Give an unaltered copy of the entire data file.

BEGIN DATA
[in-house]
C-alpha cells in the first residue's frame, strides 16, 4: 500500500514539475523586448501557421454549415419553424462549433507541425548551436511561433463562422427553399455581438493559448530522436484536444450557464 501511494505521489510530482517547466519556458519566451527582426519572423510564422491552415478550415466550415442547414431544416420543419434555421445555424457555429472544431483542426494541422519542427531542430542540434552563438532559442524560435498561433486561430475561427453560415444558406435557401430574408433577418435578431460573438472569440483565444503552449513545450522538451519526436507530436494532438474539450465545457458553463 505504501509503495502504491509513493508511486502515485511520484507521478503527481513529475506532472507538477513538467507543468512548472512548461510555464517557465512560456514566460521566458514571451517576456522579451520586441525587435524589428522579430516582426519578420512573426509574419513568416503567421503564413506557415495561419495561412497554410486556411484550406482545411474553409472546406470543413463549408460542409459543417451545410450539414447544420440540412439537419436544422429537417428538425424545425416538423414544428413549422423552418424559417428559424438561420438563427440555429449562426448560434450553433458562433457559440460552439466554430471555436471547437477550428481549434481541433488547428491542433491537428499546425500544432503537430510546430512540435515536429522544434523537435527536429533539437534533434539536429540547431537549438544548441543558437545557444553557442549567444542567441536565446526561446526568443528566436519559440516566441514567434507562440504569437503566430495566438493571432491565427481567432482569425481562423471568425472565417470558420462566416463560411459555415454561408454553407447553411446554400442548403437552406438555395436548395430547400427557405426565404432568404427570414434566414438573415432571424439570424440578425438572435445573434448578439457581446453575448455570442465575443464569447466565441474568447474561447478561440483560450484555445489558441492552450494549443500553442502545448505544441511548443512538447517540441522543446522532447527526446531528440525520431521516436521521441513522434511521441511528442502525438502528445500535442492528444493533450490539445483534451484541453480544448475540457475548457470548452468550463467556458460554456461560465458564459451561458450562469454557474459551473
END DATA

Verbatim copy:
[in-house]
C-alpha cells in the first residue's frame, strides 16, 4: 500500500514539475523586448501557421454549415419553424462549433507541425548551436511561433463562422427553399455581438493559448530522436484536444450557464 501511494505521489510530482517547466519556458519566451527582426519572423510564422491552415478550415466550415442547414431544416420543419434555421445555424457555429472544431483542426494541422519542427531542430542540434552563438532559442524560435498561433486561430475561427453560415444558406435557401430574408433577418435578431460573438472569440483565444503552449513545450522538451519526436507530436494532438474539450465545457458553463 505504501509503495502504491509513493508511486502515485511520484507521478503527481513529475506532472507538477513538467507543468512548472512548461510555464517557465512560456514566460521566458514571451517576456522579451520586441525587435524589428522579430516582426519578420512573426509574419513568416503567421503564413506557415495561419495561412497554410486556411484550406482545411474553409472546406470543413463549408460542409459543417451545410450539414447544420440540412439537419436544422429537417428538425424545425416538423414544428413549422423552418424559417428559424438561420438563427440555429449562426448560434450553433458562433457559440460552439466554430471555436471547437477550428481549434481541433488547428491542433491537428499546425500544432503537430510546430512540435515536429522544434523537435527536429533539437534533434539536429540547431537549438544548441543558437545557444553557442549567444542567441536565446526561446526568443528566436519559440516566441514567434507562440504569437503566430495566438493571432491565427481567432482569425481562423471568425472565417470558420462566416463560411459555415454561408454553407447553411446554400442548403437552406438555395436548395430547400427557405426565404432568404427570414434566414438573415432571424439570424440578425438572435445573434448578439457581446453575448455570442465575443464569447466565441474568447474561447478561440483560450484555445489558441492552450494549443500553442502545448505544441511548443512538447517540441522543446522532447527526446531528440525520431521516436521521441513522434511521441511528442502525438502528445500535442492528444493533450490539445483534451484541453480544448475540457475548457470548452468550463467556458460554456461560465458564459451561458450562469454557474459551473